How different is the Scripture teaching. Christ "died for all" (2 Cor. 5:15), and He died "to forgive us our sins, and to cleanse us from all unrighteousness" (1 John 1:9). "The blood of Jesus Christ his Son cleanseth us from all sin" (1 John 1:7).
Eternal life is a gift, not something we can earn (Rom. 6:23). Our own efforts at purging away our sins are utterly unavailing (Jer. 2:22). Our only and completely availing hope of salvation is in exchanging our sins for the righteousness of Christ, which is freely offered us (2 Cor. 5:21).
It is no secret that the church derives large revenues from the teaching of purgatory, in the prayers and alms offered to and for the dead. It is this condition that has led to the well-known remark that "purgatory is not a place; it is a business." The Scripture teaching gives no advantage to the rich, but salvation is freely offered to all. How many have, as it were, taken food from the mouths of their families to pay for masses for the dead, and for what a poor solace!
The awful picture of purgatorial suffering is a complete injustice to the loving character of God, who takes no pleasure in the sufferings of His creatures (Eze. 33:11).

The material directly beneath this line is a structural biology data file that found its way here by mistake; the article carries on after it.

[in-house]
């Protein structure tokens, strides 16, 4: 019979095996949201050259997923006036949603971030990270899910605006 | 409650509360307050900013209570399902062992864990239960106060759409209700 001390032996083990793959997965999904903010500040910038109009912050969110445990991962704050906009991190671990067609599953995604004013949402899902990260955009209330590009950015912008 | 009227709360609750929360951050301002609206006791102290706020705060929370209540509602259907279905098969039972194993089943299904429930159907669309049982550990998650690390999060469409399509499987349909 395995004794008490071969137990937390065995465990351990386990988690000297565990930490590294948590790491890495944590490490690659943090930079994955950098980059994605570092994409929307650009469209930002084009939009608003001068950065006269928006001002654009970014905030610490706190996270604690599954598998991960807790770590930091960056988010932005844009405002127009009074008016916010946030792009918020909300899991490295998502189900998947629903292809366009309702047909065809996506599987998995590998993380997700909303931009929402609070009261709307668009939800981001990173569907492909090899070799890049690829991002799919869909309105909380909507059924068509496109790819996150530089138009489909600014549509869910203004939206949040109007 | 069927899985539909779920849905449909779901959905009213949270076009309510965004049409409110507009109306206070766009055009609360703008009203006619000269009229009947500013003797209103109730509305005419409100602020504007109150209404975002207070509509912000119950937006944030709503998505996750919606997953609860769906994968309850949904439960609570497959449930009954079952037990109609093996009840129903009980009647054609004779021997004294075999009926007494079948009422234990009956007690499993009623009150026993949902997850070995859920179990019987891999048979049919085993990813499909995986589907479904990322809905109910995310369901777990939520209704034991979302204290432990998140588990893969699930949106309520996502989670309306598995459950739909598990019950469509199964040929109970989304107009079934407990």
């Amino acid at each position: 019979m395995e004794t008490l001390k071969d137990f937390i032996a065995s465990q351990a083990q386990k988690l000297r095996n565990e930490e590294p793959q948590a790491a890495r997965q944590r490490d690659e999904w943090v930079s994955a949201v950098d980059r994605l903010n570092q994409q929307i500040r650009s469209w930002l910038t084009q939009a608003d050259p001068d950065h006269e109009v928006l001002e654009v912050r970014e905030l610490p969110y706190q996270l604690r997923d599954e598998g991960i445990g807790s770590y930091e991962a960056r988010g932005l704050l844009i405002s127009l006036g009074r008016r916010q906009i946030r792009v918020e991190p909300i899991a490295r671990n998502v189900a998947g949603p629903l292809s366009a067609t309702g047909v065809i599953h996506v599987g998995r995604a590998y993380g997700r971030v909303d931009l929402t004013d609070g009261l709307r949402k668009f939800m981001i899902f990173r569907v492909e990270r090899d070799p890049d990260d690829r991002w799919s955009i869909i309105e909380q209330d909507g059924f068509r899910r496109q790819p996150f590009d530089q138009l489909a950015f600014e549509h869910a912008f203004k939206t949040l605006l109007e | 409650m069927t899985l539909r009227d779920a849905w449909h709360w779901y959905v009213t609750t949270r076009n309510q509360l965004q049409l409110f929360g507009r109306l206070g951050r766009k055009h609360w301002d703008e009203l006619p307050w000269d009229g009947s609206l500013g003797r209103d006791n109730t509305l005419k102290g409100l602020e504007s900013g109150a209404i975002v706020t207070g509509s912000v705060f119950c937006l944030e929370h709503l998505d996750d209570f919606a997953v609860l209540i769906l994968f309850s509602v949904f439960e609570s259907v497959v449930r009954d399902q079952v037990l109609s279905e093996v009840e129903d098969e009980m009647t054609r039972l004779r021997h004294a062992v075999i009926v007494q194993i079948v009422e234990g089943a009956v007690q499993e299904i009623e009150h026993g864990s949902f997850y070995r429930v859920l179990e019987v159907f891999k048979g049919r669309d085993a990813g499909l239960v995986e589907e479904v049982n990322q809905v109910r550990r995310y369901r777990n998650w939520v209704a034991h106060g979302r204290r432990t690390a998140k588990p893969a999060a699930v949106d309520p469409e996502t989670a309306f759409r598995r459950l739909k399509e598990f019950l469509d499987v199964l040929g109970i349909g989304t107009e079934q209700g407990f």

Not in some future existence but today we determine our destiny, and enter into life or death when the day of judgment comes (2 Cor. 6:2; Heb. 9:27).
It is now that the Lord is inviting sin-sick souls, "Come unto me, all ye that labour and are heavy laden, and I will give you rest" (Matt. 11:28).
1 Quoted in Edward J. Hanna, "Purgatory," The Catholic Encyclopedia, vol. 12, P. 575.
2 Bertrand L. Conway, The Question Box (1910 ed.), p. 461.
3 Henry Charles Lea, A History of Auricular Confession and Indulgences in the Latin Church, vol. 3, pp. 296-371.
4 C. A. Beckwith, "Purgatory," The New Schaff-Herzog Encyclopedia of Religious Knowledge, vol. 9, pp. 364, 365.
5 Conway, op. cit., p. 566.
6 James Cardinal Gibbons, The Faith of Our Fathers (1893 ed.), p. 250.
7 W. E. Addis and Thomas Arnold, A Catholic Dictionary, p. 767, art. "Purgatory."
8 Nicholas Cardinal Wiseman, Lectures on the Principal Doctrines and Practices of the Catholic Church, Introduction, p. 16.
9 Hanna, "Purgatory," The Catholic Encyclopedia, vol. 12, p. 576.